A possible ‘Top Ten’ of birding sites are:
Souss-Massa National Park Offering fantastic birding in estuarine, lagoon and arid environments, this park is ideal for sea birds, waders and bald ibises.
Essaouira Islands Including lle de Mogador, these are the famed breeding grounds of the rare Eleanora’s falcon.
Zaïda The rare Dupont’s lark makes its home on these plains to the north of Midelt. Other larks and sandgrouse can also be spotted.
Lac de Sidi Bourhaba This beautiful lake and marshland is good for black-shouldered kites, crested coots, marbled ducks and African marsh owls.
Merzouga This area is home to numerous desert species; in spring a shallow lake appears northwest of Merzouga, attracting flocks of pink flamingos and other water birds.
Strait of Gibraltar Tens of thousands of migratory storks and birds of prey cross the strait in spring and autumn. Jebel Musa and Cap Spartel on the Mediterranean coast are good vantage points for watching.
Moulouya Estuary & Ras el-Mar This area east of Nador is excellent for waders, ospreys and seabird breeding colonies.
Tamri This is a great spot for seeing rare bald ibises.
Merdja Zerga This coastal lagoon southeast of Moulay Bousselham holds thousands of wintering waterfowl, waders and flamingos.
High Atlas These mountains are great for raptors, including lammergeier vultures.
Mountain Biking & Motorbiking
Ordinary cycling is possible activity in Morocco, but mountain biking opens up the options considerably. Roads are well maintained, although very often narrow. For the very fit, the vast networks of pistes (dirt tracks) and even the footpaths of the High Atlas Mountain offer the most rewarding biking. Any bike tour should be well planned, and you’ll need to ensure that you have enough supplies, particularly water, for each leg of the journey. A few travel agencies and mid-range hotels hire out mountain bikes but the quality isn’t really high enough for an extended trip.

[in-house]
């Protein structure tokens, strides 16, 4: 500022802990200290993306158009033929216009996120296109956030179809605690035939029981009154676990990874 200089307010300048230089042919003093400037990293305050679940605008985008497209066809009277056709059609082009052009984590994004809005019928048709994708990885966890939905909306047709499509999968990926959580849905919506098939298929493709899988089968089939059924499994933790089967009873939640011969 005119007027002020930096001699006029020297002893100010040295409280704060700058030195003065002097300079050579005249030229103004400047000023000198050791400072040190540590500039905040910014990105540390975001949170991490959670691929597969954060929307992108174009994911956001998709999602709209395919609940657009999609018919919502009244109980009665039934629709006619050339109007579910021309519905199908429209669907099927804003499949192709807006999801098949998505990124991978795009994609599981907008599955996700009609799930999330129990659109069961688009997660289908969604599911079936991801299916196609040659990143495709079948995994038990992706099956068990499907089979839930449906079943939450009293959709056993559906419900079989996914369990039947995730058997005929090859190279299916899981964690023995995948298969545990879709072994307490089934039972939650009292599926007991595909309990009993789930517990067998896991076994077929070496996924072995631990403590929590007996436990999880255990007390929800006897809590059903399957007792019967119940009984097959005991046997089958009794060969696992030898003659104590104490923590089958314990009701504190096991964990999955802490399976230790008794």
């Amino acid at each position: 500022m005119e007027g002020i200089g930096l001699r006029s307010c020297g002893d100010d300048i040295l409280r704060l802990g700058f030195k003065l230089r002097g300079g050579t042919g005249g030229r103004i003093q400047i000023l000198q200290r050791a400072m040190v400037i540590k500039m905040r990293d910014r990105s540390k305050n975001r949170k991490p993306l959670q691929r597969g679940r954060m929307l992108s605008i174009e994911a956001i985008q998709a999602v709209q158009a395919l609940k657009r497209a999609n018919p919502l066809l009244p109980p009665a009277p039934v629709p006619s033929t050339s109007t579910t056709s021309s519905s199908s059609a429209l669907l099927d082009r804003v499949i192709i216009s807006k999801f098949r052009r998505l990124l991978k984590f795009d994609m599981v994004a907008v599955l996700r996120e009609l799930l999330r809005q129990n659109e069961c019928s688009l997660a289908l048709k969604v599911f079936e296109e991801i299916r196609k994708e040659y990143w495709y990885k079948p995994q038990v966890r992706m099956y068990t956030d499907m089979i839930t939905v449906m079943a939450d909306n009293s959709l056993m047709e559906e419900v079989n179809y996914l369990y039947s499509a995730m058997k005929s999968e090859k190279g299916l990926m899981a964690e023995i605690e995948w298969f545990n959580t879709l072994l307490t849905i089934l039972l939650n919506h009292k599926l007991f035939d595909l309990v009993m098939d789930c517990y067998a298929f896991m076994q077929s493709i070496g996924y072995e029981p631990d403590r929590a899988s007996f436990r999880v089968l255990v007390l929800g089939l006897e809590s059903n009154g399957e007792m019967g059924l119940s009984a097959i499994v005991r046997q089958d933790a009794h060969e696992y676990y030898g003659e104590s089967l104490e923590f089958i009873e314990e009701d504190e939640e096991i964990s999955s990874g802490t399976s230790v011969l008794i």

It’s possible to rent quad bikes in Ouarzazate and elsewhere by the day and half-day.
In the Mediterranean and Atlantic you’ll find bonito, sea perch, mullet, chad and sea bream. Saltwater fishing is free.
Freshwater fish found in Morocco include trout, pike, black bass, perch, roach and carp.
Unfortunately, the situation on freshwater permits seems unclear. Some officers of “Eaux et Forêts” (the ministry responsible for fishing) state that nonresidents can buy an annual pass covering all the rivers and lakes in Morocco (Dh400; you need two passport photos, a stamp and an address in Morocco), while others claim that only day passes are available to nonresidents (Dh50; one photo and a passport as ID). Apply to Eaux et Forêts. The freshwater fishing season is from April to November.
Golf in 17 Courses in Morocco
Golf is the best activity in Morocco on the list of advertised attractions and was a favourite pastime of the late King Hassan II. There are now 17 courses in the country and many more on the drawing board. Some are excellent, some OK, but almost all are well maintained and landscaped.